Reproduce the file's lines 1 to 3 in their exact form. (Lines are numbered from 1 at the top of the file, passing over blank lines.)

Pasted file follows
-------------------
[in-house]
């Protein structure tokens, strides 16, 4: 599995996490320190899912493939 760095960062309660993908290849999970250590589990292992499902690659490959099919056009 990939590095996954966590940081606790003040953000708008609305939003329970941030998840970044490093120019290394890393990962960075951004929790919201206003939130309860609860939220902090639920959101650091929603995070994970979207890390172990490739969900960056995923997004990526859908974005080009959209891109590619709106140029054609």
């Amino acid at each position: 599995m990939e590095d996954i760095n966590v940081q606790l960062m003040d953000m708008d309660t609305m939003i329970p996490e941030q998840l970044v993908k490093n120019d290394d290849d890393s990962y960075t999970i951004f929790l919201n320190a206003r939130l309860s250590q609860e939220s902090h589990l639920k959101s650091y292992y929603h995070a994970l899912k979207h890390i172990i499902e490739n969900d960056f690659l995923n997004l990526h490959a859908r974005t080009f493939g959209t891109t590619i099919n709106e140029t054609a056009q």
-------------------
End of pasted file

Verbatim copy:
[in-house]
């Protein structure tokens, strides 16, 4: 599995996490320190899912493939 760095960062309660993908290849999970250590589990292992499902690659490959099919056009 990939590095996954966590940081606790003040953000708008609305939003329970941030998840970044490093120019290394890393990962960075951004929790919201206003939130309860609860939220902090639920959101650091929603995070994970979207890390172990490739969900960056995923997004990526859908974005080009959209891109590619709106140029054609």
């Amino acid at each position: 599995m990939e590095d996954i760095n966590v940081q606790l960062m003040d953000m708008d309660t609305m939003i329970p996490e941030q998840l970044v993908k490093n120019d290394d290849d890393s990962y960075t999970i951004f929790l919201n320190a206003r939130l309860s250590q609860e939220s902090h589990l639920k959101s650091y292992y929603h995070a994970l899912k979207h890390i172990i499902e490739n969900d960056f690659l995923n997004l990526h490959a859908r974005t080009f493939g959209t891109t590619i099919n709106e140029t054609a056009q």